Congressman Democrat: I just successfully passed the newest homeowner rule to increase minimum allowance to $15 a day per child. Spouses and significant others receive 10% of the full total amount summed together to come up with a large number that must be payable at 10:59 pm local time each day.

Congressman Republican: Wait, I didn’t get a vote on that!

Congressman Democrat: Ok, all in favor say lizard.

Congressman Republican: Lizard?

Congressman Democrat: Great. Lizards have it.

Citizen Homeowner: Congressman Democrat, my wife and children have come for payment. I don’t have the funds to pay my children, and I can’t make sense of the law to pay my wife.

The Courts: I can help interpret. Give your wife free access to use the family money as she pleases without need for accountability. You, on the other hand, get nothing.

Mr. President: By the way, you still owe the government $115.

Citizen Homeowner: It appears I need a government bailout to cover my allowance expenses. Without it, I may crumble.

Congressman Democrat: Now see that’s the spirit! You got it! And, don’t you fret about borrowing money. We do it all the time, and just look at how good we’re doing!

Congressman Republican: Really? Lizard? That was just cruel.

Congressman Democrat: Congressman Republican. You’re falling behind again. You really need to stay caught up. Things are changing quickly around here.

Congressman Republican: How about we pass a homeowners rule that allows said homeowner to carry a concealed spoon around his house?

Mr. President: Did Congressman Republican really just propose legislation? Kind of goofy legislation, really, but I’m impressed.

Congressman Democrat: Now Congressman Republican we are not in the business of granting freedoms here. You clearly have a lot to learn if you want to help Citizen Homeowner.

Mr. President: Congressman Democrat, I think we should throw Congressman Republican a bone this time. He hasn’t done anything productive this entire dialog and he has clearly strained really hard for a suggestion.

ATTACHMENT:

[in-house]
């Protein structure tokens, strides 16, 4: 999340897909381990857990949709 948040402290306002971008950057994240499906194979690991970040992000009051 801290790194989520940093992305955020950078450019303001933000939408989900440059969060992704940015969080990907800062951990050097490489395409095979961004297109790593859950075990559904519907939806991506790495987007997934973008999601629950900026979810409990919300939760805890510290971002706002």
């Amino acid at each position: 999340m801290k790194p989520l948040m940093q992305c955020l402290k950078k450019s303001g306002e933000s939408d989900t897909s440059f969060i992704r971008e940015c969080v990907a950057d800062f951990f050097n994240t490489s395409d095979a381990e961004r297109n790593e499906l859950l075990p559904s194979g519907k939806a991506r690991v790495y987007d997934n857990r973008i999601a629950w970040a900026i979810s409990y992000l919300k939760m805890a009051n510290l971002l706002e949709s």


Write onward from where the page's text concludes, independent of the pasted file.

Congressman Democrat: Ok, but next time I won’t allow it so easily.

Congressman Republican: Wahoo! I’ve got to call my mom and tell her all about what’s just happened. She’ll be so proud!

Congressman Democrat: Citizen Homeowner, before you get your concealed spoon permit, you’ll need to pass a series of background checks and tests including but not limited to proper spoon handling, what to do if threatened by another with a spoon, and how to properly holster your spoon. Oh, and the filing fee for a permit is $5000.

Citizen Homeowner: Congressman Democrat, I can’t worry about that right now. There appears to be a large wall being built around the edges of my property.

Congressman Republican: Yes! That is my doing. My mom said she was proud of the great things I’m doing, and she encouraged me to continue doing great things. So I’m building a great wall around your premises to keep unwanted visitors out.

Mr. President: Congressman Republican you have the least brilliant ideas I’ve ever heard.

Citizen Homeowner: But what about visitors I do want to let in? My parents are flying in and I need to be able to let them through.

Congressman Republican: No problem. I’ve already accounted for that. All they need to do is pass x-ray, thermal scanning, and polygraph among other things.

Citizen Homeowner: Among other things? How long is the process to get cleared?

Congressman Republican: 3-5 business days.

Citizen Homeowner: But they fly in Saturday and are only here for three days.

Mr. President: This is a disaster.